Information for Postsecondary Institutions on Coronavirus (COVID-19)

If you have questions or would like to share information with MHEC regarding Coronavirus/COVID-19, please email us at​


As a result of Secretary Fielder's letter to all postsecondary institutions in Maryland (see above) attached is a list of those institutions​ that participated in sharing information with MHEC. Many of these institutions also participated in a webinar on Thursday, March 12th, bringing together more than 120 individuals form 80 institutions.​


Governor Larry Hogan Declares State of Emergency, Expands Statewide Response to Novel Coronavirus​
According to the Maryland Department of Health, COVID-19 is a disease caused by a respiratory virus first identified in Wuhan, Hubei Province, China in December 2019. COVID-19 is a new virus that hasn't caused illness in humans before. Worldwide, COVID-19 has resulted in thousands of infections, causing illness and in some cases death. Cases have spread to countries throughout the world, with more cases reported daily.

COVID-19 is thought to be able to spread like the cold or flu through:
  • coughing and sneezing, which creates respiratory droplets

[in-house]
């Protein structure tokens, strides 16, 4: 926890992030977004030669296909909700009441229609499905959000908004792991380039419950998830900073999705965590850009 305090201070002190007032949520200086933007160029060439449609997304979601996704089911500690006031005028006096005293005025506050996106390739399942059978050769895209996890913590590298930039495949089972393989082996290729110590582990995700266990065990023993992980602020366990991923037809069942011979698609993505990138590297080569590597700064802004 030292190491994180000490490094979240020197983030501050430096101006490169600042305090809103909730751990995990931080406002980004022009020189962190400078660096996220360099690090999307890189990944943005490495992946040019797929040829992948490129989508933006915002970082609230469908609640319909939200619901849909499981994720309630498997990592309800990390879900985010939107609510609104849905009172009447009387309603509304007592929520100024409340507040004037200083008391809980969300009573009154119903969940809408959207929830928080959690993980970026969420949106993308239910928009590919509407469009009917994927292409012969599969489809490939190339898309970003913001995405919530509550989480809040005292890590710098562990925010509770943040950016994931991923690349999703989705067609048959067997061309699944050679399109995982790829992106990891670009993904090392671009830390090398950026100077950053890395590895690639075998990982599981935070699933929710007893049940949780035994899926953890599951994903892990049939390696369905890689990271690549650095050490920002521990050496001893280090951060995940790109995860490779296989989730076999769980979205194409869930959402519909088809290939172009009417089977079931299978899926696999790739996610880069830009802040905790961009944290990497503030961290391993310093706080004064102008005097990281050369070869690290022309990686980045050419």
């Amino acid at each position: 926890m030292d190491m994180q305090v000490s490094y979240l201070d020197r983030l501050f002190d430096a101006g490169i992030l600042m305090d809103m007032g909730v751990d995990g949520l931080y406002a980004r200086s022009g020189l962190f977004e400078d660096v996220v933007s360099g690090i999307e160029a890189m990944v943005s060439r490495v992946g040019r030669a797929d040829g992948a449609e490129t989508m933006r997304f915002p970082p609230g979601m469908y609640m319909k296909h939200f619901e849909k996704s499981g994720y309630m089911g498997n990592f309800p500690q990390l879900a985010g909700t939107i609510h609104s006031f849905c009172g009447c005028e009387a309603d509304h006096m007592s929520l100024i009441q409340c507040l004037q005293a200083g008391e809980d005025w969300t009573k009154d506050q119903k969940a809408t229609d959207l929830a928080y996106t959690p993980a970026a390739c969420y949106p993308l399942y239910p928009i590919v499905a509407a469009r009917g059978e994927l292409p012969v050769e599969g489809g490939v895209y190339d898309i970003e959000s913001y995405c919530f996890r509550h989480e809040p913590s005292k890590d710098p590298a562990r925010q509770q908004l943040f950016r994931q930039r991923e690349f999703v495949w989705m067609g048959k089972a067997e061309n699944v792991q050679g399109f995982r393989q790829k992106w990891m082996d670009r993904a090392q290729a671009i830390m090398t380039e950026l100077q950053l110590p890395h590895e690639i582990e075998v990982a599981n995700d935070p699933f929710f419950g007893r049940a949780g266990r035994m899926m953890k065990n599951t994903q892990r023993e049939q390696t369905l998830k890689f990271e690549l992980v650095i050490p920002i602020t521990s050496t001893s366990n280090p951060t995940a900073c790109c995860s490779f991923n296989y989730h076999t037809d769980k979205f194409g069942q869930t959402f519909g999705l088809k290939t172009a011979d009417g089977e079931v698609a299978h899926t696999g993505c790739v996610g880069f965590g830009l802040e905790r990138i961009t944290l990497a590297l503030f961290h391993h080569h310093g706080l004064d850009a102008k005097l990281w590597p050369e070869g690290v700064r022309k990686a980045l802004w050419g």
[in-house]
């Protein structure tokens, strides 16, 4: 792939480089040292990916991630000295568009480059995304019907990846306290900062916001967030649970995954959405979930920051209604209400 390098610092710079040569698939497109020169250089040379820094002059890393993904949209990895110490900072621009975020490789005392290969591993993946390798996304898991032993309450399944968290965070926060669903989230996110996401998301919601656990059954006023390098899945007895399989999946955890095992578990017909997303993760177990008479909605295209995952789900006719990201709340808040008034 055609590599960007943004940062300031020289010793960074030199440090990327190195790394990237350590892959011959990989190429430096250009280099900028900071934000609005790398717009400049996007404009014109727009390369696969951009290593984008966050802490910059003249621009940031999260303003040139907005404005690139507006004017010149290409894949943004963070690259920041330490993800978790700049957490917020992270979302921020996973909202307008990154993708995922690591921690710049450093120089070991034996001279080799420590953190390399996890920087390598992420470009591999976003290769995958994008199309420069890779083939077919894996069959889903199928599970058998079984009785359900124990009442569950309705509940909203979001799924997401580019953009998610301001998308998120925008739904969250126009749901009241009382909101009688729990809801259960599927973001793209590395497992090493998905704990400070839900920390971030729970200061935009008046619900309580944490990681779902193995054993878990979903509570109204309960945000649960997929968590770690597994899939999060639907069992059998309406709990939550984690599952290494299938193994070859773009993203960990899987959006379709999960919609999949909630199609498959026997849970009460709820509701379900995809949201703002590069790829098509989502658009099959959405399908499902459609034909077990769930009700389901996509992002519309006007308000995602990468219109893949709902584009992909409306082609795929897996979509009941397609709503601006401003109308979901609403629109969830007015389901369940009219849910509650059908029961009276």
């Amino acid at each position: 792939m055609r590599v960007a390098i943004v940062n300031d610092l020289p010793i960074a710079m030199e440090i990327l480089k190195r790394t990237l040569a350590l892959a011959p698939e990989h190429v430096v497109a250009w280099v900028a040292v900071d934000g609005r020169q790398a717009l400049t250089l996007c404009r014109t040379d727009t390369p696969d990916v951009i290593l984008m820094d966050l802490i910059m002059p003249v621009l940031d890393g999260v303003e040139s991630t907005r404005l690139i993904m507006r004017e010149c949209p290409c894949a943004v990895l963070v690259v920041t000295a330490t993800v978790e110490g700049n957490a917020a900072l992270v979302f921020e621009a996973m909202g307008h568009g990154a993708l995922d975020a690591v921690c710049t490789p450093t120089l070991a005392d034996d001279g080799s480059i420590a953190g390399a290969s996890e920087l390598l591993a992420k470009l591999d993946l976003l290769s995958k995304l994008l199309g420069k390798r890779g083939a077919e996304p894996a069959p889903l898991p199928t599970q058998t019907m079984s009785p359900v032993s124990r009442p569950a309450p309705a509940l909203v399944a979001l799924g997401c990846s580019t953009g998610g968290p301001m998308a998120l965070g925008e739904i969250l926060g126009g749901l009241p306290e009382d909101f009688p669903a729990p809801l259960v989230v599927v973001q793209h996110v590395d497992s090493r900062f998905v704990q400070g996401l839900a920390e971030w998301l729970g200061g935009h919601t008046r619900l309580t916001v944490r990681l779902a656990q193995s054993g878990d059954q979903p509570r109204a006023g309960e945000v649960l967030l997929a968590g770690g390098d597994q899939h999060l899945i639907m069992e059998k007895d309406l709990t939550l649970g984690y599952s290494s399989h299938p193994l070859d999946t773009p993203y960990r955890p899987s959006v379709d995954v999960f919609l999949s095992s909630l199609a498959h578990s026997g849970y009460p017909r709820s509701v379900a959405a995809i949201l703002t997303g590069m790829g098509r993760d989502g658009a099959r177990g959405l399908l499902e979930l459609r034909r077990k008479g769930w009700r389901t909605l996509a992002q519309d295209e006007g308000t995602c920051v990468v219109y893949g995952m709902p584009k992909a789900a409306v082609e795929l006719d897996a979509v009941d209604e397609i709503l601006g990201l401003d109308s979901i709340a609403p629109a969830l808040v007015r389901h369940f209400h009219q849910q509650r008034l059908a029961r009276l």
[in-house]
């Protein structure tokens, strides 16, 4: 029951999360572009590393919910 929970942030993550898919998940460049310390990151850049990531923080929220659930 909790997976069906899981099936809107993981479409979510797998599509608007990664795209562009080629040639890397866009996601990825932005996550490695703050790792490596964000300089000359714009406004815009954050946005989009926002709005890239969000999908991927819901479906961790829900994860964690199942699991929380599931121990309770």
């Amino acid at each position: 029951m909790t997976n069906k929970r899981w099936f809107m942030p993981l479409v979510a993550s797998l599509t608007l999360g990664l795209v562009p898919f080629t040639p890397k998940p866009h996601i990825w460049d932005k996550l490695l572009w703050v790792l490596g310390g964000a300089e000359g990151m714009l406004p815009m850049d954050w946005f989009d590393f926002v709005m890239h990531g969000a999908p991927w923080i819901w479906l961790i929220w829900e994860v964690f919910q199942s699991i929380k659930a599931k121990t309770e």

• close personal contact, such as touching or shaking hands
  • touching an object or surface with the virus on it

Symptoms of COVID-19 include:
  • fever
  • coughing
  • shortness of breath
  • in more severe cases, pneumonia (infection in the lungs)

 The vast majority of people recover from this infection. Most people will have mild or moderate symptoms. Older people and those with pre-existing medical conditions have a greater risk for more serious illness.

There is currently no vaccine for COVID-19. Many experts are at work developing one. As with any new vaccine, it must be tested to make certain it is safe and effective. It may take over a year for a COVID-19 vaccine to become available.

You can take everyday preventive steps that are always recommended to slow the spread of respiratory illnesses like colds and flu:
  • wash your hands often with soap and warm water for at least 20 seconds
  • use an alcohol-based hand sanitizer with at least 60 percent alcohol if soap and water are not available
  • cover your coughs and sneezes with a tissue, your sleeve or your elbow
  • avoid touching your eyes, nose and mouth
  • clean and disinfect frequently touched objects and surfaces using standard cleaning practices
  • avoid close contact with people who are sick
  • if you are sick, stay home, except when seeking medical care

 Visit the CDC travel advisory site to check on current travel warnings if you are planning a trip abroad.

CDC Resources